Lumu Power Meter Review

As I promised this is a quick review of the Lumu Power Meter from Lumu.

I had originally planned on doing an in-depth review of the meter but after I wrote the entire review I decided that I will let the test images speak for themselves.

Since I’m going to use this in my normal workflow I decided to take it in and tested in normal every day scenarios that fit my workflow. Each of the tests were done in places that I would normally shoot in and in lighting that I would normally encounter on a daily basis.

To make the testing easier, I am going to stick to the following equipment list:

  • Nikon D5
  • Nikon 24-70mm f/2.8
  • WhiBal cards in both pocket & medium size
  • x-rite ColorChecker Passport
  • Lumu Power Meter
  • Minolta Auto Meter Vf (flash) for ambient readings
  • iPhone 6 Plus (secondary device) also used for notes & voice recording
White Balance Cards

When it comes to white balance cards, the first thing you need to realize is that not all/most cards are truly neutral. Most cards advertise themselves at 18% grey for exposure and that they can be used for white balancing. Let me be perfectly clear, 18% cards are not for white balancing, they are for exposure readings. In order to properly white balance you need to have a truly neutral card. In order to be neutral, card needs to have all three RGB colors be exactly the same (or as close as possible) as this example shows.

Also, any card that has texture may skew the final results of the white balance. Also, any half-toning (example right) in the color of the card can also skew the final result. You want a WB card that is a smooth as possible. The WhiBal and xRite ColorChecker Passport are two examples of perfectly neutral cards that are smooth as possible (examples left) .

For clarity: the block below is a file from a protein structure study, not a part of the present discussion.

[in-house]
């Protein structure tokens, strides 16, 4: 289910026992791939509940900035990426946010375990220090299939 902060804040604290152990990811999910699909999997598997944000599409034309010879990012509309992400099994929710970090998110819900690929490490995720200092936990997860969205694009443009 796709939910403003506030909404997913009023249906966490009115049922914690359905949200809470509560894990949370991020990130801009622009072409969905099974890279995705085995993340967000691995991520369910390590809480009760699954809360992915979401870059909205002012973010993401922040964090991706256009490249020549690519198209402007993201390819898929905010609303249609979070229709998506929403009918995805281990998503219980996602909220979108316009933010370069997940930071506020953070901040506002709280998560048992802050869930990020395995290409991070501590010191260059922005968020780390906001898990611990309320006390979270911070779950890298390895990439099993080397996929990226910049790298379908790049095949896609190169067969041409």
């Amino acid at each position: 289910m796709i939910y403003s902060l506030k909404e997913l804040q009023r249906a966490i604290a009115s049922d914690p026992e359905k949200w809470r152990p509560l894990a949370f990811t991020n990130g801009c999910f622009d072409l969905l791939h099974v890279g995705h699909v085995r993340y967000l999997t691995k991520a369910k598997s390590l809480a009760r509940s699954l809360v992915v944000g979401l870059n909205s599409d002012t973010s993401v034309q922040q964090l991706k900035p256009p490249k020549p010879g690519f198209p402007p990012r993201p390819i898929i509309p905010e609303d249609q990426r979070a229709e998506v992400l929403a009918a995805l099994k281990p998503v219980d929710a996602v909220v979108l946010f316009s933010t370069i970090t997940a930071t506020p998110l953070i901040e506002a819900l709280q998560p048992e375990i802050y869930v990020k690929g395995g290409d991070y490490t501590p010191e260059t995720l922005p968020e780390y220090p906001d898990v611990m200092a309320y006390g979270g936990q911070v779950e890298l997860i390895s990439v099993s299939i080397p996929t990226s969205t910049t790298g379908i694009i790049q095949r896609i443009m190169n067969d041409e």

My normal workflow consists of getting the white balance reading either at the beginning or the end of my shoot, using the WhiBal card, and entering that white balance into Lightroom during editing. I have found this to be the quickest method since I do not have to worry about getting a white balance reading at different times unless there is a major shift in the lighting.

For these specific tests I used both the Lumu Meter and xRite ColorChecker Passport or the WhiBal card to demonstrate the consistency between the three. Since I trust the WhiBal card and the ColorChecker Passport to provide proper white balance, I knew that if the Lumu meter showed similar results that I could use it in my daily workflow. Also, if you use the ColorChecker Passport along with the Lumu you can also get a proper camera profile to help with coloring rendition.

The first test I did was for exposure metering. I found a Lumu to be consistent with my Minolta Vf. The Lumu required a small EV adjustment to equal the Minolta reading but I did not find this to be a problem as all meters should be able to be adjusted.

I did find that placing the Lumu in full-stop metering with decimal points showing was more consistent with what I was used to with the Minolta meter. But this is a personal preference that can easily be changed.

Before I start the testing I should note the following, the Lumu Power Meter app allows the green/magenta shift scale to be changed to any amount that you desire. This means that you can set the scale to any number that fits your workflow. Since my workflow consists of using Lightroom I have set the Lumu scale to +/-150 since that is white Lightroom uses in the green/magenta tint scale.

Since different camera makers use a different green/magenta scale you can change it to whatever your camera uses. For example, Canon uses a nine-point scale while Nikon uses different scales such as six-points for the older cameras and 24-points for the newer cameras. This is only necessary if you want to use in-camera green/magenta adjustments only.